"For all they have to hype and glad-hand each other, poets compete, now as ever, for non-poets’ attention. That competition’s like a sea, all too often draining them of colour, in which they can be smoothed and cut down to size. The public then combs a shore of innumerable pebbles, each of which proclaims itself a gem. Francis seems to have resisted that homogenization, and held out for his own particular shape." Graeme Richardson TLS
"These people find their rage in the disruption of their comfort. “Won’t someone please think of the Arby’s?” seems like a very weird place to put your concern. What America are you mourning? Target wasn’t in the fields, cotton-bloodied hands. Walmart never hung from a tree." Danez Smith • New Yorker

"One could write a history of modern Greece through the funerals of poets. The national poet Kostis Palamas died during the German Occupation and his funeral, attended by 100,000 mourners, turned into an anti-Nazi protest. Likewise, when the Nobel laureate George Seferis died in 1971, with Greece under the dictatorship of a military junta, thousands followed his coffin through the streets to the cemetery, singing his poem “Denial”, which had been set to music by Theodorakis." A.E. Stallings • TLS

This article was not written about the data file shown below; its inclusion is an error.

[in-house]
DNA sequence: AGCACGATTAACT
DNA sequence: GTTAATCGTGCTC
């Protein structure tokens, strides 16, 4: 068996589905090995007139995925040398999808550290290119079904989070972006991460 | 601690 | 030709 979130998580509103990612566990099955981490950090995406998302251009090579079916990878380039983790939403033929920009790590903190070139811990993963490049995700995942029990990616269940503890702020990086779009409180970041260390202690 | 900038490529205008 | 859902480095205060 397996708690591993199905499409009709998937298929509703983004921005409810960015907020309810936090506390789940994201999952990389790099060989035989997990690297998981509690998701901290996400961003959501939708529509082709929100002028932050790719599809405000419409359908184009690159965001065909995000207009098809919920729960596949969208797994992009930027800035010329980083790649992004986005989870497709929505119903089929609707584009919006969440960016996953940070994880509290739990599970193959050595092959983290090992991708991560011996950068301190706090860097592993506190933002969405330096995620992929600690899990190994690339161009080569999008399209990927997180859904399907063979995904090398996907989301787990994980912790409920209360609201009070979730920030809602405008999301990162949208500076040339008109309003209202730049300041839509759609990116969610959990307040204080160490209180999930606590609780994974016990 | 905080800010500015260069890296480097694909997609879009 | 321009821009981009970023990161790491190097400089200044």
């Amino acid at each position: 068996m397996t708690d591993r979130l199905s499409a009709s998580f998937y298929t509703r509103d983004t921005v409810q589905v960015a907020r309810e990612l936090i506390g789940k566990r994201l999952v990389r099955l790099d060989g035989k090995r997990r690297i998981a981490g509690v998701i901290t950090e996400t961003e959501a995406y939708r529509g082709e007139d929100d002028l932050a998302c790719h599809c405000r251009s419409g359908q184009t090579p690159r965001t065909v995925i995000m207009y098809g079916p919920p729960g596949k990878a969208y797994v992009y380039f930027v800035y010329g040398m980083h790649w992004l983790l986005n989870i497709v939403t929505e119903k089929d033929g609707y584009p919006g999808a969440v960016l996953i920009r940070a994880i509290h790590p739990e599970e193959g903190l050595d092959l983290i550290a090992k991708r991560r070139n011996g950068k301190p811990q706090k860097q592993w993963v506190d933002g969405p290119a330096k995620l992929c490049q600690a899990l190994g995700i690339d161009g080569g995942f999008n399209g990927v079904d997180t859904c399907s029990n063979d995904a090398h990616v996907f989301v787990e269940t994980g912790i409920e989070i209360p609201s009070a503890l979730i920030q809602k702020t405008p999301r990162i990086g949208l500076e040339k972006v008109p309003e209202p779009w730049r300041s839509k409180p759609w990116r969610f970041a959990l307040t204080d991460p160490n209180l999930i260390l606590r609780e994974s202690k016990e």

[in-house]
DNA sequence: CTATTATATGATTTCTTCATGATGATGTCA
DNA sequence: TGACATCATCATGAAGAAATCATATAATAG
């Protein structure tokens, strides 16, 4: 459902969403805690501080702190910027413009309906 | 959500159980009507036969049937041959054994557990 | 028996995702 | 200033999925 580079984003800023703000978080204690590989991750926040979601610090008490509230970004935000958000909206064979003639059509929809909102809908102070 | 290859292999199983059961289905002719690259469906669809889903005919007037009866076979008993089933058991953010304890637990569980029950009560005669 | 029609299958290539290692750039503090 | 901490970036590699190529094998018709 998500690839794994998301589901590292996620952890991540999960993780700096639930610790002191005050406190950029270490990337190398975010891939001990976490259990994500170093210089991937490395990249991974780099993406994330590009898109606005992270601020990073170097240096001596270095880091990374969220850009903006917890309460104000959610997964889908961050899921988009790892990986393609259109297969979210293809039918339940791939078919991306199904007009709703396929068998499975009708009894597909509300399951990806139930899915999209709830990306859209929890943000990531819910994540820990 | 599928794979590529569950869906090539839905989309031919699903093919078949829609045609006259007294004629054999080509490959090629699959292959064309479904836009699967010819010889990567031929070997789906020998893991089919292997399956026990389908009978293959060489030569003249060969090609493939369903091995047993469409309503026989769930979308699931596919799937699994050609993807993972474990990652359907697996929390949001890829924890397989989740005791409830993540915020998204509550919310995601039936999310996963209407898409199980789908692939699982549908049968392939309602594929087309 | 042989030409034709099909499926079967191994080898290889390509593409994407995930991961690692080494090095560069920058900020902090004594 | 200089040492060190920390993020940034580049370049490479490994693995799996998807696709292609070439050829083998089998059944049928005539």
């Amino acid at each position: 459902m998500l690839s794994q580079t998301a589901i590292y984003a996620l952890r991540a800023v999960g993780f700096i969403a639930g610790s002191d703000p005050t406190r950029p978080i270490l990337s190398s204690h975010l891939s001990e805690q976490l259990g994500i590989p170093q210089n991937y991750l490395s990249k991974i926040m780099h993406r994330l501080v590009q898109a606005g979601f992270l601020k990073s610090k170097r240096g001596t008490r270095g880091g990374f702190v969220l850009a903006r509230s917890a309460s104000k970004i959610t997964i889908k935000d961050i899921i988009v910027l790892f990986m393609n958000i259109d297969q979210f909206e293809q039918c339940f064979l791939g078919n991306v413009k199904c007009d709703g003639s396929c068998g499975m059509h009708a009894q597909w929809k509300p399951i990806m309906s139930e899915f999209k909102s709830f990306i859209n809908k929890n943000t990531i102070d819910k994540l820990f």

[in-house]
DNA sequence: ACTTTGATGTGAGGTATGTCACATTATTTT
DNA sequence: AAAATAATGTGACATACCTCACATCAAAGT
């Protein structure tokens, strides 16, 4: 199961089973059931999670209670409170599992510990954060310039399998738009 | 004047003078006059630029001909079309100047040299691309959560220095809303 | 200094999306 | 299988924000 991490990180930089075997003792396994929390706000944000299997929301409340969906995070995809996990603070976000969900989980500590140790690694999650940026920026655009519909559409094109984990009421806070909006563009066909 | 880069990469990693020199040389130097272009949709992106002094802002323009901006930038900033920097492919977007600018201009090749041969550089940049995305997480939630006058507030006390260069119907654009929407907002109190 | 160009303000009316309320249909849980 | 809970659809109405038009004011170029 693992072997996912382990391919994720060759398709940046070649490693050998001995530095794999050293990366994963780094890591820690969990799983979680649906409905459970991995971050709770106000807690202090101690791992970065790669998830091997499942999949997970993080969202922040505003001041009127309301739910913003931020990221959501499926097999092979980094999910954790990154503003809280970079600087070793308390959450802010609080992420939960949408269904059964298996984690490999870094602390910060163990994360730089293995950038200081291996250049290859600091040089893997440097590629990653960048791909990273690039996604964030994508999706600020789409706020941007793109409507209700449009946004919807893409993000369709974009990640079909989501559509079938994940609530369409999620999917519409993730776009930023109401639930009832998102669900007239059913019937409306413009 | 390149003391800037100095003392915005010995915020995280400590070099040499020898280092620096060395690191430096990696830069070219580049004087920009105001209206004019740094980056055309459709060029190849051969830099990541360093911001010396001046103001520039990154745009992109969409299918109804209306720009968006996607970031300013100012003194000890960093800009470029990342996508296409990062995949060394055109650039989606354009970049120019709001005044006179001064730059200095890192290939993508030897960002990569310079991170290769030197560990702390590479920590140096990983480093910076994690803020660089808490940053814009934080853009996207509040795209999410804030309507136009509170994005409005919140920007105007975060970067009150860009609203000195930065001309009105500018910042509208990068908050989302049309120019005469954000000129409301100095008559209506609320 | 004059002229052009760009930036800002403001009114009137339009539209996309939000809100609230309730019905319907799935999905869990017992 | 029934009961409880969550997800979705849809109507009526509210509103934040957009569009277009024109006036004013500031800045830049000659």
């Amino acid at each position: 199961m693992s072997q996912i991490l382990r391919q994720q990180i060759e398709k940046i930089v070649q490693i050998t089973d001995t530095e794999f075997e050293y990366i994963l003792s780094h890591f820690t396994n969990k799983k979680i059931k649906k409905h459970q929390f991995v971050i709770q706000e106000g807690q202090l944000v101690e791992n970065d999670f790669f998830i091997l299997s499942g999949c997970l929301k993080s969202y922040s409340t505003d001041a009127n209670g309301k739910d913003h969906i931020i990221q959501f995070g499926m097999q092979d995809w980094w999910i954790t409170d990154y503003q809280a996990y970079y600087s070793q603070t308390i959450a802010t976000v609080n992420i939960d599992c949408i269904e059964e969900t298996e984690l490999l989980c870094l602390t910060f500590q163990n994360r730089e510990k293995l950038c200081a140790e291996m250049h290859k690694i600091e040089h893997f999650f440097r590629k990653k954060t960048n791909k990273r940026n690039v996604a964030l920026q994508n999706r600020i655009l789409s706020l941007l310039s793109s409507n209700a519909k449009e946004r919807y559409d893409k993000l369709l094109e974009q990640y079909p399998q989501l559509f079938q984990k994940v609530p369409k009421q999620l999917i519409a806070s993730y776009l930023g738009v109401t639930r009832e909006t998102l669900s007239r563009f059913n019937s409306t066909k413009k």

"Manchester is a central character here, its rooms and streets luminous, often ominous under the intensity of McAuliffe’s gaze. The Manchester Arena bombing is the incendiary centre in "City of Trees", tree pollen erupting in “slow green explosions”. Prophetic uncertainty shivers right through this subtly linked seamless collection, building to the final "Blown Away", a mere tent which the narrator failed to secure." Martina Evans Irish Times
"He’s the armadillo of poetry: armored, elusive, prehistoric, a survivor." Christian Wiman Poetry
"Not everyone cared for Whitman’s fleshy frankness back in the day." David Wheatley • Literary Review

"In the Dominican Republic,” my Dominican friend Silvio Torres-Saillant told me at the time, “no one lays a more legitimate claim to intimacy with the yearnings of the Dominican people as well as with the texture of their collective voice than Pedro Mir." Jonathan Cohen • Asymptote

New poems

Shane McCrae Scoundrel Time

Galway Kinnell Poetry Daily

Anne Haverty Irish Times

James Tate Blackbird

Mícheál McCann Poetry Ireland Review

Alvin Pang Alligatorzine

Tom Sleigh Threepenny Review

Tim Seibles Poetry

Rita Dove Poetry

Bill Manhire Shenandoah

Jamila Woods Poetry

Isabelle Baafi Anthropocene

Ian Pople Poetry

Paul Batchelor Poetry Daily

Evan Jones London Review Bookshop

Dean Young Threepenny Review


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The Page is edited by John McAuliffe, Vincenz Serrano and, since September 2013, Evan Jones at the Centre for New Writing at the University of Manchester. It was founded in October 2004 by Andrew Johnston, who edited it until October 2009.